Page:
Staff at a Hartlepool school were invited into the corridors of power as it was recognised for its work with disadvantaged pupils.
One of the ways in which Dyke House Secondary School has attempted to tackle the issue is through its Aspiration Programme launched in September 2015.
Informed by current research, the programme includes a number of initiatives to guide pupils onto appropriate progression pathways.
Targeting pupils from Year 4 through to Sixth Form, the school provides information and opportunities to develop the skills necessary to allow pupils to succeed and make “aspirational” choices with regard to their future.
Head of college Andrew Murphy and Sally Holt, who was the Aspirations Programme coordinator last year, enjoyed a reception at No. 10 Downing Street in London, along with the other best performing comprehensive and grammar schools in the country.
Education secretary Justine Greening, Jo Johnson, Les Ebdon and Nick Gibb, as well as many leaders from universities and schools across the UK, attended the ‘For Schools that Work for Everyone’ reception.
Prime Minister Theresa May praised their efforts and spoke of her plans for the White Paper that will be released in the coming weeks.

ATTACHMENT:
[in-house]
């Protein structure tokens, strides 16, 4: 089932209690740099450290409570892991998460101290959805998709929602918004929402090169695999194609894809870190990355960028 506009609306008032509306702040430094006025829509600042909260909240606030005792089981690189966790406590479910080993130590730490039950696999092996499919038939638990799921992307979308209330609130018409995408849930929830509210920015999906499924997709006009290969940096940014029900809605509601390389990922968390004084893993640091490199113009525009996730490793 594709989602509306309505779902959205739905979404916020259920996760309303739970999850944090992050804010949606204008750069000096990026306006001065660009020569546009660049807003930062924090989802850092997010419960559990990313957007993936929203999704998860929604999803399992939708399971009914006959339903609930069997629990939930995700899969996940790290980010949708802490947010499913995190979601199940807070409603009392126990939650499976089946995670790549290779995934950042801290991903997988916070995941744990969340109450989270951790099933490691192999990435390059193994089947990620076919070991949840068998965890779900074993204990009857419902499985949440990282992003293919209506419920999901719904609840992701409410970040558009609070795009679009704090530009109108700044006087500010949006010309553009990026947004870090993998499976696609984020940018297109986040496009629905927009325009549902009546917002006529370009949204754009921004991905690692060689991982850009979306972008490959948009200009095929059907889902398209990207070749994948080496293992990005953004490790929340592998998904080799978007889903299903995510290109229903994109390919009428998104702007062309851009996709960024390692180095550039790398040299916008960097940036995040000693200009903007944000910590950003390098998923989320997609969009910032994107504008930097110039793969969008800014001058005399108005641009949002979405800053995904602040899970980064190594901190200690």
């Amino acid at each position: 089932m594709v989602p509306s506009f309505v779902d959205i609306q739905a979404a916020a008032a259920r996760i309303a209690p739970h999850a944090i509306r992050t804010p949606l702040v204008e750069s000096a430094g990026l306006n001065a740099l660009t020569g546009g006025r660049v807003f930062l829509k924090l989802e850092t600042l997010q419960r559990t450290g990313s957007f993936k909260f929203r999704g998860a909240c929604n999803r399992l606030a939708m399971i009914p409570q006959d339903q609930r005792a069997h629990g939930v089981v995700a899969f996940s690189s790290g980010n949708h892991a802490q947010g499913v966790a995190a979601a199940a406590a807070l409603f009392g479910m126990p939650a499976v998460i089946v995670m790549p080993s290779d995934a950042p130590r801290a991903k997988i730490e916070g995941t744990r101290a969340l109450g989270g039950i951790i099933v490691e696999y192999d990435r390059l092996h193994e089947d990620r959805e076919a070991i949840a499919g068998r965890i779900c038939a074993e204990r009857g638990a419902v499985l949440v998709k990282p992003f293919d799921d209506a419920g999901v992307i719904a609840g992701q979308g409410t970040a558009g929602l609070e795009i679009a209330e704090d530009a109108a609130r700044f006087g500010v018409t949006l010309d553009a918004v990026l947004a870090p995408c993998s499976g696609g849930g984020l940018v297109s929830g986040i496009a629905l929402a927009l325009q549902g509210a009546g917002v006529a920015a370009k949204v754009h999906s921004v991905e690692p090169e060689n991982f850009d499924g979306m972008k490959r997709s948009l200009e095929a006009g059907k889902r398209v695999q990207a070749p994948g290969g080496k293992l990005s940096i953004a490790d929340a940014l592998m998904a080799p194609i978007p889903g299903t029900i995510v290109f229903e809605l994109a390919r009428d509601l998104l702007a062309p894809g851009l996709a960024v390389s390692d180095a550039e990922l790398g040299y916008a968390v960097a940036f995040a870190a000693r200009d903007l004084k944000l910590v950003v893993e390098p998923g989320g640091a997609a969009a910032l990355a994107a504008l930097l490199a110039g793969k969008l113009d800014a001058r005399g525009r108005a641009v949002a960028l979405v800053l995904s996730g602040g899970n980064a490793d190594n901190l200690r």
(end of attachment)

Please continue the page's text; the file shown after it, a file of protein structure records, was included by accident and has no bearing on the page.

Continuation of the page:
Mr Murphy said: “It was a hugely exciting evening and a real privilege to be part of a group of people who have so much to offer education.
“To be invited to Downing Street was a unique experience and hearing the Prime Minister speak at first hand about her vision for the future of education was fantastic.”
Miss Holt, who is now the post-graduate researcher at University College London, said: “We got to represent the North East and it was a great chance to talk about the outreach work and Aspirations Programme at Dyke House.
“We have had a lot of interest in our programmes and the support we are giving our disadvantaged pupils.
“There should be no barriers to our children succeeding in life.”
Bosses say Dyke House students have already benefited hugely from the programme and they have visited top universities such as Cambridge, Oxford, Durham, York and Newcastle.
The school is sponsored by the Northern Education Trust, a multi-academy trust which operates 20 academies throughout the north of England.